In 1785, the Cardigan St Mary Vestry drew up a plan for a workhouse for its poor, together with a set of rules. In 1803, the parish relieved seven paupers in a workhouse.
Cardigan Poor Law Union was formed on 9th May, 1837. Its operation was overseen by an elected Board of Guardians, 33 in number, representing its 26 constituent parishes as listed below (figures in brackets indicate numbers of Guardians if more than one):
Aberporth, Blaenporth, Llandygwyd (2), Llangoedmore (2), Llechryd, Mount, St. Mary's in the Borough of Cardigan (3), Tremaine, Verwick.
Pembrokeshire: Bayvil, Bridell, Cilgerran, Dinas, Eglwyscrw, Llanfair Nant gwyn, Llanfihangel Penbedw, Llantwyd, Llanychlwydog, Maenordewi, Melinau, Molygrove or Trewyddel, Monnington or Eglwys Wythiel, Nevern (2), Newport (2), St. Dogmels (2), Whitchurch or Eglwyswen.
The population falling within the union at the 1831 census had been 18,990 with parishes ranging in size from Monnington, or Eglwys Wythiel (population 102) to St. Mary's, Cardigan itself (2,795). The average annual poor-rate expenditure for the period 1834-36 had been £5,368.
In 1839, the Poor Law Commissioners authorised an expenditure of £3,286 on the erection of a new union workhouse. The Cardigan workhouse was built in 1839-40 on an elevated site to the west of Cardigan to the north of St Dogmaels. Its location and layout are shown on the 1888 map below.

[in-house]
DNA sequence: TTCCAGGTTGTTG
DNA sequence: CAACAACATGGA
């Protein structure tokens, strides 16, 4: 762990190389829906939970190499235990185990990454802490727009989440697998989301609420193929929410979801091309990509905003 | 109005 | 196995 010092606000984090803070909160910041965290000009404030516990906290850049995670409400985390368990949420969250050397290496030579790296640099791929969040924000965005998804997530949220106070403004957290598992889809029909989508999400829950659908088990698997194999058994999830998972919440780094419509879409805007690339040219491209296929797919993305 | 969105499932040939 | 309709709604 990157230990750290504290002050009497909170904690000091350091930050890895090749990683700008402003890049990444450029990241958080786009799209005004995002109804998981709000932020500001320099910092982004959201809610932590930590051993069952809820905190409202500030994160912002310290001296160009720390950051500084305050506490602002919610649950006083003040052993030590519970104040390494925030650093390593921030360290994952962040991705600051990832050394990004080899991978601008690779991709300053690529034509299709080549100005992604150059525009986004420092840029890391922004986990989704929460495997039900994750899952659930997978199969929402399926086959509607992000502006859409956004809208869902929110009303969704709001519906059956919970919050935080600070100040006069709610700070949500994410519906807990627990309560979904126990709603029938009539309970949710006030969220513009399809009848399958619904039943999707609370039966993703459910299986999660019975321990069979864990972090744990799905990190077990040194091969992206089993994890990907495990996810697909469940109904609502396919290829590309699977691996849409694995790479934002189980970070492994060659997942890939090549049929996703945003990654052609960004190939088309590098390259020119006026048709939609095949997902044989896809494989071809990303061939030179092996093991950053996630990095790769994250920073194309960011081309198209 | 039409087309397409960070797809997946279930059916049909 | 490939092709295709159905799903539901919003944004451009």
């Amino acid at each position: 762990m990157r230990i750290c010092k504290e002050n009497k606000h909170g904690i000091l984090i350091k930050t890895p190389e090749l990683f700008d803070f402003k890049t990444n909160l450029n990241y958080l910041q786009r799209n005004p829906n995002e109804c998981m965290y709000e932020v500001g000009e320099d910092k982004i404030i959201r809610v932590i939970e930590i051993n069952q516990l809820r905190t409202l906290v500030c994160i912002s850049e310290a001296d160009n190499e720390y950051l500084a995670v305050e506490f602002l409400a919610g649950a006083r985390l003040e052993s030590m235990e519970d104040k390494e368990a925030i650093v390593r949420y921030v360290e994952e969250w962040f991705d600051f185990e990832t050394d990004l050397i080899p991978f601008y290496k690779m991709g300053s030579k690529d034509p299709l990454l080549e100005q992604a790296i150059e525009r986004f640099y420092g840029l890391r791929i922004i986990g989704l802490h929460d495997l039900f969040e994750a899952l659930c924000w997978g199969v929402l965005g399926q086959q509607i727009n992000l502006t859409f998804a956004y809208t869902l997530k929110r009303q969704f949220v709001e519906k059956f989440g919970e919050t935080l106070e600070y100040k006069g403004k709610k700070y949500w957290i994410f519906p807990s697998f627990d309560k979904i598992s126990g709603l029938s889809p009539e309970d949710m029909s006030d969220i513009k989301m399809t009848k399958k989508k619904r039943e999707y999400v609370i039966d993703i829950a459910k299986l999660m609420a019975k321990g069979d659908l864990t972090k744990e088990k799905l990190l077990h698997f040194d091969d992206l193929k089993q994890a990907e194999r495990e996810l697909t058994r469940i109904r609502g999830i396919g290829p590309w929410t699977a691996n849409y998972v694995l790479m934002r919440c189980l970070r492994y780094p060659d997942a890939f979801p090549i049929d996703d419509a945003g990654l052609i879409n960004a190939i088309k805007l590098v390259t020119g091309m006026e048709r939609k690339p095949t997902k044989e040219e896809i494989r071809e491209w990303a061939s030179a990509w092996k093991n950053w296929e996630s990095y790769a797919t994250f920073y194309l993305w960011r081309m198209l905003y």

The building, intended to accommodate 120 inmates, was designed by William Owen of Haverfordwest. The workhouse layout followed the popular cruciform or "square" design, with its entrance block facing north-east. There were separate entrance doors for males and females.
Behind the entrance block, four accommodation wings (north-east, south-east, south-west, north-west) emanated from a central hub.
A separate vagrants' block was erected in 1884 at the south of the workhouse.
After 1904, for birth registration purposes, the address of the workhouse was recorded as 'Albro Castle'.
In 1930, the workhouse was redesignated as a Public Assistance Institution for the accommodation of the elderly and chronic sick, and vagrants.
The buildings are now used as private residential/holiday accommodation.
Note: many repositories impose a closure period of up to 100 years for records identifying individuals. Before travelling a long distance, always check that the records you want to consult will be available.
- Ceredigion Archives, Old Town Hall, Queen's Square, Aberystwyth, Ceredigion SY23 2EB. Records include: Guardians' minute books (1837-84); Financial records (1842-89); Admissions and discharges (1856-1935); Births (1901-35); Deaths (1901-35); etc.
Unless otherwise indicated, this page () is copyright Peter Higginbotham. Contents may not be reproduced without permission.